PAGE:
The company “received unprecedented media coverage from high profile bloggers… (which) cascaded into driving-up our presence on Google”. However, a few weeks ago, a new Northwestern Medicine study that analysed reviews on RealSelf, Yelp and other portals found that reviews on such online sites are polarised, as “people who write these reviews are either very happy or unhappy, so it’s difficult for the consumer to get balanced information.” 


PC: RealSelf Blog

But even a cursory scroll through the numerous reviews on RealSelf reveals how useful prospective consumers find the portal and how they open up, quite literally, and tell their stories of transformation or disappointment.

To Do Or Not To Do

According to a report commissioned by the startup, one in every five American women said they are actively planning or considering plastic surgery. Although more than half of these women do not seek help, CEO, Tom Seery believes that “As cosmetic procedures continue to become mainstream, millions of women are overcoming social stigma to pursue cosmetic changes they have been researching, often for years.” The study finds validation at the site itself. User after user has used this forum to express discontentment over their bodies and has elucidated – as if whispering in a close friend’s ear – a long-held desire for change.

There are as many 21-year-olds wanting implants as 50-year-olds tired of saggy, drooping breasts after years of breastfeeding. The “I want an ass like JLo, Beyonce, or Kim Kardashian” type exist too.

The site lists about 20,000 doctors and 450 treatments that women (predominantly from the U.S.) discuss and review. While the platform is free for the users, it has become profitable, growing by 209 percent from 2014 to 2017, according to Geekwire, by charging doctors $200 to $5,000 a month to advertise on the site.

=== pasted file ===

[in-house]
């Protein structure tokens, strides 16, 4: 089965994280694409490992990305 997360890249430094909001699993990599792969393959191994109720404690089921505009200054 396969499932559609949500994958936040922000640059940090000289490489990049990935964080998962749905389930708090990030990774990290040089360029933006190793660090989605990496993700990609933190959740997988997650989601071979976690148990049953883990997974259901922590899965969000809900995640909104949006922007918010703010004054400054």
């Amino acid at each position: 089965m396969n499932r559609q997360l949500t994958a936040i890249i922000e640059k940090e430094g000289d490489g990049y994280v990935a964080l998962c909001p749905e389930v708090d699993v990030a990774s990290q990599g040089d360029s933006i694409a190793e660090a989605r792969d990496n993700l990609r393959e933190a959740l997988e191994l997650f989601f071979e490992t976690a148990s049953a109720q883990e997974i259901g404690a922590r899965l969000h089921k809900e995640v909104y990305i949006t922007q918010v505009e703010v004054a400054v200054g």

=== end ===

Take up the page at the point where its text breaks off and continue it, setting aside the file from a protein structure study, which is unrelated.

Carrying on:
The plastic surgery industry is seeing continued growth, too. Of the nearly 1.8 million cosmetic surgical procedures performed in 2017, the top five were breast augmentation, liposuction, nose reshaping, eyelid surgery, and tummy tuck. These are the most discussed treatments at RealSelf as well, but there’s also room for discussions on breast implant removal with users complaining about back pain along with facing depression, fatigue, weight gain, digestive issues, and hair loss.

RealSelf’s biggest achievement is its creation of this community – rewarding both users and doctors – which celebrates remarkable improvements and acknowledges the caveats in the treatments.  

The righteous are dismissive of plastic surgery just as they’re dismissive of say, women wearing hijab. They think of it as an act conforming to a patriarchal standard of beauty. Political activist and feminist Gloria Steinem when asked about cosmetic surgery, said, “I can understand..if you’re in the public eye.., I’ve known women whose public life has been extended by 20 years by plastic surgery. But I think we ought to think carefully… about a society that makes us change ourselves.”

It is true that while a certain level of empathy exists for public figures going under the knife, the others are not as lucky. In expecting women to grow a spine and not a new nose, we ignore that they’ve been subjected to generations of conditioning and cannot be wholly immune to societal standards of beauty.